We also have the opportunity to work on projects in other parts of the business that interest us. This allows us to learn about the inner workings of a small family vineyard beyond hospitality. For example, last year Douglas Guyett initiated a project on financial modeling, and Ben Culver worked with our agriculture team on organic farming. So far this year, Taylor, a chemistry major in college, has been learning from our part-time wine chemist in the lab. Meanwhile, Aubree has been spearheading recruitment for next year and putting her art minor to good use building sculptures out of used corks. Working with our marketing manager on projects like this very blog post has been a highlight for me.
Life in Chile
After visitors learn about how on earth I ended up in Chile, they’re often curious to know where we live, and what life is like for us here. The fellows share an apartment in Viña del Mar, a gem of a city on the ocean about forty minutes from the vineyard. Our building is full of Chilean families, and we are a short walk from the ocean and the lively local farmers market. We can practice our Spanish daily with everyone from our doormen to the attendants at the small museum across the street, and while we’ve had a couple of mishaps with the intricate network of local buses, for the most part we’re figuring it out. It doesn’t hurt that most of our Chilean team members live in Viña del Mar or nearby Valparaiso and are always willing to help. We carpool to the vineyard with them in the morning, too. Personally, I’m famous for sleeping in the car from the moment we hit the highway until we pull into the winery for our daily team breakfast in the kitchen.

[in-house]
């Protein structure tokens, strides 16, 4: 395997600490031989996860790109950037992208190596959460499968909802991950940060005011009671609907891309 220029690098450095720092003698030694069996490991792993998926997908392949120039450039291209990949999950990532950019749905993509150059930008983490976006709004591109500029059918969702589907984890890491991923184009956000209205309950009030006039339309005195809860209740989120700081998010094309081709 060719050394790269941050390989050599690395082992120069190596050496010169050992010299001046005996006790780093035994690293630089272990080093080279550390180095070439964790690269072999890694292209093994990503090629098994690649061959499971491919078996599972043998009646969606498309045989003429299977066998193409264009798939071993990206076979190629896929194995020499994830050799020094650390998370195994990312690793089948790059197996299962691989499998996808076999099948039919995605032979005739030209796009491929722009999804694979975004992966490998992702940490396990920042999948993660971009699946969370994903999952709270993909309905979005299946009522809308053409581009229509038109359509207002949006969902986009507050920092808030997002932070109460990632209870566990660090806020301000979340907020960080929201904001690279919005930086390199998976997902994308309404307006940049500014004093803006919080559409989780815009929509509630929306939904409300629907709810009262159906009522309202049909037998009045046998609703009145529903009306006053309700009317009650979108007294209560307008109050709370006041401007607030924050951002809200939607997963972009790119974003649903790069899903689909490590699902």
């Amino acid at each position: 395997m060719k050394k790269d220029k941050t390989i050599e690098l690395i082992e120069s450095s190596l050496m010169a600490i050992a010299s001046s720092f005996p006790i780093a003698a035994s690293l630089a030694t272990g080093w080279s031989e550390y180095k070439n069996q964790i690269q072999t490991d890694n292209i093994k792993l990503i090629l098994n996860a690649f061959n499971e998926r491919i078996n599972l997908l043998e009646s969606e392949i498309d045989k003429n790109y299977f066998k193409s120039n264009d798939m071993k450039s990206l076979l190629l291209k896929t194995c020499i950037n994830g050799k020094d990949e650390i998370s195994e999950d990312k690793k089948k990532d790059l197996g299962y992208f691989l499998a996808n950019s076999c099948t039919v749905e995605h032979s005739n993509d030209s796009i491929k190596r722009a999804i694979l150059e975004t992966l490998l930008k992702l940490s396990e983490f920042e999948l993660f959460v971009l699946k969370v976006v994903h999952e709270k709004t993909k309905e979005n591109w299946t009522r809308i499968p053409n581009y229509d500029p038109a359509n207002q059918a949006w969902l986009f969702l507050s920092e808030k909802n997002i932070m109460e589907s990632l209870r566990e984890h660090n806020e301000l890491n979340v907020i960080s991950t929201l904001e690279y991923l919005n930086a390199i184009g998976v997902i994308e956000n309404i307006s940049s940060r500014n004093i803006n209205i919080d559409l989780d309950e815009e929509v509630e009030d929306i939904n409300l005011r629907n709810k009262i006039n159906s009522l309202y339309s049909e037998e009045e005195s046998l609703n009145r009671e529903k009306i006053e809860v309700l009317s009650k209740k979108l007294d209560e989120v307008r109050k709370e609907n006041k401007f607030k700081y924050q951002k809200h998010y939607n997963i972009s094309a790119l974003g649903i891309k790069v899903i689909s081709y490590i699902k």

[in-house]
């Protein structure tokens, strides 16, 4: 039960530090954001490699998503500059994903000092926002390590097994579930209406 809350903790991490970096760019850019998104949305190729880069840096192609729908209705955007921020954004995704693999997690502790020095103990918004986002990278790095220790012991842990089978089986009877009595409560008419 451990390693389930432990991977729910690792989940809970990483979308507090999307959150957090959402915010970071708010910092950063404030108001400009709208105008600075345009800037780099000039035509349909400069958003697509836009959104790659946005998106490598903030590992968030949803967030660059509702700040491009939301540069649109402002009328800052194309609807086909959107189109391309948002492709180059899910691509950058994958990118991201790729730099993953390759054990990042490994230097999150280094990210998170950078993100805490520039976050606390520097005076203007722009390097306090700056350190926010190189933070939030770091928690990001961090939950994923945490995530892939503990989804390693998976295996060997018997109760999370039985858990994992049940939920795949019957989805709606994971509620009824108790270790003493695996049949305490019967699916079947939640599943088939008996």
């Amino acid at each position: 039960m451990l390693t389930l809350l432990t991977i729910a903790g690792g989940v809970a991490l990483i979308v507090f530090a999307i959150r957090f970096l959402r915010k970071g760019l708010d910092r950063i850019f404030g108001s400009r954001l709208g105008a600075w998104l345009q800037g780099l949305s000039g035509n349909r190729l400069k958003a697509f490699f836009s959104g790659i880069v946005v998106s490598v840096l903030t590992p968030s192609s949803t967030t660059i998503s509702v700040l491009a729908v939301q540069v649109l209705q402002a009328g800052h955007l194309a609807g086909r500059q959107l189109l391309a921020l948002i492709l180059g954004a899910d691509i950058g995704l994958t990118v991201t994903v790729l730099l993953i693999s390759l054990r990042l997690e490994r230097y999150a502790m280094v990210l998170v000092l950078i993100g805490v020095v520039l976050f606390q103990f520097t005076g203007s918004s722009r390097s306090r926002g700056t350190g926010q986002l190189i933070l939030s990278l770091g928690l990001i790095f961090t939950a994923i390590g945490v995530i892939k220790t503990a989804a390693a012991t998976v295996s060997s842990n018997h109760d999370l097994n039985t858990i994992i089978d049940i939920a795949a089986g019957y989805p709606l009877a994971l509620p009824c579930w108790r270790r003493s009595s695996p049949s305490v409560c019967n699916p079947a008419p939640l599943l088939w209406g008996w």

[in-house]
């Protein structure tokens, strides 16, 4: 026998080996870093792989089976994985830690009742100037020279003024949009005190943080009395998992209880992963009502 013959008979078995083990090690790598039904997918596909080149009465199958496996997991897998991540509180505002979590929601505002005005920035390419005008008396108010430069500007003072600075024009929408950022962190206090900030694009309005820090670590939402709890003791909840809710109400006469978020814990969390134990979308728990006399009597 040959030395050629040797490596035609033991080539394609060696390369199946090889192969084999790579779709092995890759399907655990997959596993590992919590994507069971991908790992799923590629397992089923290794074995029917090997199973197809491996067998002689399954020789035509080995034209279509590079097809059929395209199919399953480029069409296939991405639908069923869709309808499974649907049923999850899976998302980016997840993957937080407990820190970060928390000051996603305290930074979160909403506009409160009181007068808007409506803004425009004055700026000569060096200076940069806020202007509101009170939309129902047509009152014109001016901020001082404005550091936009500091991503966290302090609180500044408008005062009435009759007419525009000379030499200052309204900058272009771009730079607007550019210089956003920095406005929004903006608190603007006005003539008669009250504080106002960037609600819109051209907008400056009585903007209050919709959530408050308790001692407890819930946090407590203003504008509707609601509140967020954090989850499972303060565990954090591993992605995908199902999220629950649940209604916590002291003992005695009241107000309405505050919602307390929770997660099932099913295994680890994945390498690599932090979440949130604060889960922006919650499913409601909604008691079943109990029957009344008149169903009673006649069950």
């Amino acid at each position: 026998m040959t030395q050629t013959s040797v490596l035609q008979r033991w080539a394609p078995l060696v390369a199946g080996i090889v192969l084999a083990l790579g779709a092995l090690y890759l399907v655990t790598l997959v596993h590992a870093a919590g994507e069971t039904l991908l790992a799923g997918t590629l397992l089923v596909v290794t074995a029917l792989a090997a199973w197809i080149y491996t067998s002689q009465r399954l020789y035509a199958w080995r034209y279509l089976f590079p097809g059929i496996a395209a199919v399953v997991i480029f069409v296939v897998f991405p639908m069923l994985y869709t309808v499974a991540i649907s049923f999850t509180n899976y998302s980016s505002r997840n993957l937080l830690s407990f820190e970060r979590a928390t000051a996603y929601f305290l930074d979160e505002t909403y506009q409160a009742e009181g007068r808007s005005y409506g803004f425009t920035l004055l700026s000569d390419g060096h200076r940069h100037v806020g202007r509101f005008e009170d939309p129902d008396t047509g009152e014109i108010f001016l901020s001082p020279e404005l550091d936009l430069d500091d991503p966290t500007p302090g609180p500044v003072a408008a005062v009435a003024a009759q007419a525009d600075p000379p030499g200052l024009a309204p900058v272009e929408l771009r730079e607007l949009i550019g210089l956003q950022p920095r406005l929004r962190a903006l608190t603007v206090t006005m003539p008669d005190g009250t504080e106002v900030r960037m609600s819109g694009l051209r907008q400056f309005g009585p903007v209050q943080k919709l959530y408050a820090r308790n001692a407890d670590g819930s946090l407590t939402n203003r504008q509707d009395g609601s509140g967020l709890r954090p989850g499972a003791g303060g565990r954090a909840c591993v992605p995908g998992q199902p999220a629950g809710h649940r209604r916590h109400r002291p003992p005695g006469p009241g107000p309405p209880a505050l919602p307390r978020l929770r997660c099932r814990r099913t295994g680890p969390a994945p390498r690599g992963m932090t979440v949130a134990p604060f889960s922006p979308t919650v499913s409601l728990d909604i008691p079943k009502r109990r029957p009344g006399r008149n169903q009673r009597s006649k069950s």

Sharing the Kingston Story
Fellows are daily stewards of the Kingston’s family story on the Farm. I’ve been asked more than once if I am a member of the Kingston family, perhaps a great-great-great granddaughter of CJ Kingston or a cousin of Courtney Kingston. While the answer is no, I have been delighted to share the family’s rich history on the Farm since arriving in early September. There are black and white photos of the family and farm everywhere in the winery, and Louise Kingston has been generous about sharing the stories of the photos and the generations of Kingstons pictured in them. The vineyard is just the latest chapter of the Kingston family’s nearly 100-year story on their farm, and the fellowship opportunity, while only three years old, is an exciting addition to the constantly evolving and growing family business. Whether we’re shoveling leaves, leading tours, or carefully placing the Kingston label on a new bottle of sparkling wine, we are grateful we ended up here.